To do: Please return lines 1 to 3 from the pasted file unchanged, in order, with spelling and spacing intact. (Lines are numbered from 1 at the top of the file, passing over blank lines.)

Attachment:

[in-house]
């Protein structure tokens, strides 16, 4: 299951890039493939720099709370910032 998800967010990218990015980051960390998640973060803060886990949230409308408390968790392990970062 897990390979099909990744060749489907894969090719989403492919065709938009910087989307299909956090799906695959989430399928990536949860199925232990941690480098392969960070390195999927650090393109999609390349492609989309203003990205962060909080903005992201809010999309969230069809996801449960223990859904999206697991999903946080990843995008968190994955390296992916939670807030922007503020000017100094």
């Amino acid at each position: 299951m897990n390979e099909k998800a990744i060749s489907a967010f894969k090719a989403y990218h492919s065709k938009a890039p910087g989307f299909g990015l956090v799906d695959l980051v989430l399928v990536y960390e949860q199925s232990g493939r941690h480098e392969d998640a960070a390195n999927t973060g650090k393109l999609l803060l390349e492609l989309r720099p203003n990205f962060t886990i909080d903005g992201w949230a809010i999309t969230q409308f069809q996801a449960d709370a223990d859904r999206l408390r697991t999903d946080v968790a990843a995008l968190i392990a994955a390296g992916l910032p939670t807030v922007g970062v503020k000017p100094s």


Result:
[in-house]
């Protein structure tokens, strides 16, 4: 299951890039493939720099709370910032 998800967010990218990015980051960390998640973060803060886990949230409308408390968790392990970062 897990390979099909990744060749489907894969090719989403492919065709938009910087989307299909956090799906695959989430399928990536949860199925232990941690480098392969960070390195999927650090393109999609390349492609989309203003990205962060909080903005992201809010999309969230069809996801449960223990859904999206697991999903946080990843995008968190994955390296992916939670807030922007503020000017100094």
């Amino acid at each position: 299951m897990n390979e099909k998800a990744i060749s489907a967010f894969k090719a989403y990218h492919s065709k938009a890039p910087g989307f299909g990015l956090v799906d695959l980051v989430l399928v990536y960390e949860q199925s232990g493939r941690h480098e392969d998640a960070a390195n999927t973060g650090k393109l999609l803060l390349e492609l989309r720099p203003n990205f962060t886990i909080d903005g992201w949230a809010i999309t969230q409308f069809q996801a449960d709370a223990d859904r999206l408390r697991t999903d946080v968790a990843a995008l968190i392990a994955a390296g992916l910032p939670t807030v922007g970062v503020k000017p100094s």